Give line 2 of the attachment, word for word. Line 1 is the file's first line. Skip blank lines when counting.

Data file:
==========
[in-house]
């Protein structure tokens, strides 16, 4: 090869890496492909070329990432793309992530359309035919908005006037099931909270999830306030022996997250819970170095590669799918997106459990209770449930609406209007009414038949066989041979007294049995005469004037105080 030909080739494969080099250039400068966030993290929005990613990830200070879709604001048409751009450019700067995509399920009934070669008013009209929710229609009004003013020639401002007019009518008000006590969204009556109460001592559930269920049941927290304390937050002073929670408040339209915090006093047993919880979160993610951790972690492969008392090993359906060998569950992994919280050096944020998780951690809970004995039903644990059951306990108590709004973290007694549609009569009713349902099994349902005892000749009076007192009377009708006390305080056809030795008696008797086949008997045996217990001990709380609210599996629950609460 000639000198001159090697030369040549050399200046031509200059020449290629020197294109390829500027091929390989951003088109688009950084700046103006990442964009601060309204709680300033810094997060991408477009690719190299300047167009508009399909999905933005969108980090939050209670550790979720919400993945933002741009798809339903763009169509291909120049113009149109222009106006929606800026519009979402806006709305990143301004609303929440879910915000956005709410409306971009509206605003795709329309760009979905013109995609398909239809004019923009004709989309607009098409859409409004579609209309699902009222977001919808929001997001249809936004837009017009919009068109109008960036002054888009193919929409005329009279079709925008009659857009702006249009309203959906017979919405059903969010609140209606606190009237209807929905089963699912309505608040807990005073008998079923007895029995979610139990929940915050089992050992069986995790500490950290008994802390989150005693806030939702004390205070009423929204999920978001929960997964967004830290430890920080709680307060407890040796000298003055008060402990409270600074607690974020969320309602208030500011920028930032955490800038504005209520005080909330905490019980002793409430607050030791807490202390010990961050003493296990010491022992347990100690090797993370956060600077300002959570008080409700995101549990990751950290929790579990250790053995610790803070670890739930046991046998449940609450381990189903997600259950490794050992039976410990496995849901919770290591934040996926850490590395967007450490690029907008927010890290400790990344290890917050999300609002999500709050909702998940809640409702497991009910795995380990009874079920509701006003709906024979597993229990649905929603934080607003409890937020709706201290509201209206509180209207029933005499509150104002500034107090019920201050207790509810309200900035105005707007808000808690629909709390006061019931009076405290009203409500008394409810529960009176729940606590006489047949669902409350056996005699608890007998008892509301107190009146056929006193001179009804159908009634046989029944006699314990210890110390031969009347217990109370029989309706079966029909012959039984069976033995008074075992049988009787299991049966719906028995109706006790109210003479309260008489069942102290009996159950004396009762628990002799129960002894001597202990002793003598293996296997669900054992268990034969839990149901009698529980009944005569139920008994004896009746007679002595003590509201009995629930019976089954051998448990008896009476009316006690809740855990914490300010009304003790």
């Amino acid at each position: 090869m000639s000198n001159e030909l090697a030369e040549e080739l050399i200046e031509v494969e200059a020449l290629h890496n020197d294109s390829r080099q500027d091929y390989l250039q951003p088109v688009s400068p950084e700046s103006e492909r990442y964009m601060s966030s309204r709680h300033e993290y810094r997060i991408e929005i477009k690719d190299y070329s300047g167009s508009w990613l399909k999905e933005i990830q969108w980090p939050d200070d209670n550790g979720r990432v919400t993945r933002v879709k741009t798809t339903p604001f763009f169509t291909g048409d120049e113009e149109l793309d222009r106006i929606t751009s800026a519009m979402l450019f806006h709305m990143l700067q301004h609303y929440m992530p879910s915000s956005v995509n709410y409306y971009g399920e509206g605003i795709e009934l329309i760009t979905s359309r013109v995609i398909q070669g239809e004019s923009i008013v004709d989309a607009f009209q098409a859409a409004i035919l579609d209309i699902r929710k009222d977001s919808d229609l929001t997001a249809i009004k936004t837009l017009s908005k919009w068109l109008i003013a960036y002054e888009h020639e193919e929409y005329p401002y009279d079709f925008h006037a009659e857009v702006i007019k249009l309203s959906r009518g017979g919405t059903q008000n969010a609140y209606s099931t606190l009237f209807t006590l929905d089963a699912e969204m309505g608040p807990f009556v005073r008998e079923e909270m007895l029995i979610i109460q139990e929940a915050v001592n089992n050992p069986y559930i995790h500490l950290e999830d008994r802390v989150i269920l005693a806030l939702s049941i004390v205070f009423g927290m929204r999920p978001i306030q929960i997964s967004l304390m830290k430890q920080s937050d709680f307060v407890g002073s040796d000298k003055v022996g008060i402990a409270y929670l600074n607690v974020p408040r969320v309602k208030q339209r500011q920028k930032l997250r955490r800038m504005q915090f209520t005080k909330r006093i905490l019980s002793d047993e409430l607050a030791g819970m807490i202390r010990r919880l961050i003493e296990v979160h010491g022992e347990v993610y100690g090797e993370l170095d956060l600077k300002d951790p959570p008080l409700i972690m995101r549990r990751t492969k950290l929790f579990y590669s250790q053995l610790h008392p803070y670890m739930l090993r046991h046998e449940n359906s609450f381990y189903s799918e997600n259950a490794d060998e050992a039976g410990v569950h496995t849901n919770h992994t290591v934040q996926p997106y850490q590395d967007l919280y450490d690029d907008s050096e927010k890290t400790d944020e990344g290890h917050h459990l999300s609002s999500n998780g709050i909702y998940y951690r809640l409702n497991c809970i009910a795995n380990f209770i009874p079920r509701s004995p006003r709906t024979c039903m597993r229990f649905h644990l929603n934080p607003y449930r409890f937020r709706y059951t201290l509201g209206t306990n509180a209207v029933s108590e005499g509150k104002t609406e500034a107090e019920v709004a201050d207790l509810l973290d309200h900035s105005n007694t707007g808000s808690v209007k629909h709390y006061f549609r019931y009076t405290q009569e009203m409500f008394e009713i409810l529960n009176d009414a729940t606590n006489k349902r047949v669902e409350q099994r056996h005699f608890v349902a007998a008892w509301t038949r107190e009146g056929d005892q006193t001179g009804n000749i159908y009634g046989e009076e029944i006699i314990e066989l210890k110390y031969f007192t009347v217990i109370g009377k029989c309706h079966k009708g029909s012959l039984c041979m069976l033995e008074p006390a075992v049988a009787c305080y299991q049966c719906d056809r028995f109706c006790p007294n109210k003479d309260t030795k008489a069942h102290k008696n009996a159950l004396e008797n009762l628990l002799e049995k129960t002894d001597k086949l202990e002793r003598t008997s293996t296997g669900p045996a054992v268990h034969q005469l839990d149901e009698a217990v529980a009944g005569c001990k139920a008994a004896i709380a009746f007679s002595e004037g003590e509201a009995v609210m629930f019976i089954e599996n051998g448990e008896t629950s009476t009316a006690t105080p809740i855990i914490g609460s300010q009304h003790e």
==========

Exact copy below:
């Protein structure tokens, strides 16, 4: 090869890496492909070329990432793309992530359309035919908005006037099931909270999830306030022996997250819970170095590669799918997106459990209770449930609406209007009414038949066989041979007294049995005469004037105080 030909080739494969080099250039400068966030993290929005990613990830200070879709604001048409751009450019700067995509399920009934070669008013009209929710229609009004003013020639401002007019009518008000006590969204009556109460001592559930269920049941927290304390937050002073929670408040339209915090006093047993919880979160993610951790972690492969008392090993359906060998569950992994919280050096944020998780951690809970004995039903644990059951306990108590709004973290007694549609009569009713349902099994349902005892000749009076007192009377009708006390305080056809030795008696008797086949008997045996217990001990709380609210599996629950609460 000639000198001159090697030369040549050399200046031509200059020449290629020197294109390829500027091929390989951003088109688009950084700046103006990442964009601060309204709680300033810094997060991408477009690719190299300047167009508009399909999905933005969108980090939050209670550790979720919400993945933002741009798809339903763009169509291909120049113009149109222009106006929606800026519009979402806006709305990143301004609303929440879910915000956005709410409306971009509206605003795709329309760009979905013109995609398909239809004019923009004709989309607009098409859409409004579609209309699902009222977001919808929001997001249809936004837009017009919009068109109008960036002054888009193919929409005329009279079709925008009659857009702006249009309203959906017979919405059903969010609140209606606190009237209807929905089963699912309505608040807990005073008998079923007895029995979610139990929940915050089992050992069986995790500490950290008994802390989150005693806030939702004390205070009423929204999920978001929960997964967004830290430890920080709680307060407890040796000298003055008060402990409270600074607690974020969320309602208030500011920028930032955490800038504005209520005080909330905490019980002793409430607050030791807490202390010990961050003493296990010491022992347990100690090797993370956060600077300002959570008080409700995101549990990751950290929790579990250790053995610790803070670890739930046991046998449940609450381990189903997600259950490794050992039976410990496995849901919770290591934040996926850490590395967007450490690029907008927010890290400790990344290890917050999300609002999500709050909702998940809640409702497991009910795995380990009874079920509701006003709906024979597993229990649905929603934080607003409890937020709706201290509201209206509180209207029933005499509150104002500034107090019920201050207790509810309200900035105005707007808000808690629909709390006061019931009076405290009203409500008394409810529960009176729940606590006489047949669902409350056996005699608890007998008892509301107190009146056929006193001179009804159908009634046989029944006699314990210890110390031969009347217990109370029989309706079966029909012959039984069976033995008074075992049988009787299991049966719906028995109706006790109210003479309260008489069942102290009996159950004396009762628990002799129960002894001597202990002793003598293996296997669900054992268990034969839990149901009698529980009944005569139920008994004896009746007679002595003590509201009995629930019976089954051998448990008896009476009316006690809740855990914490300010009304003790």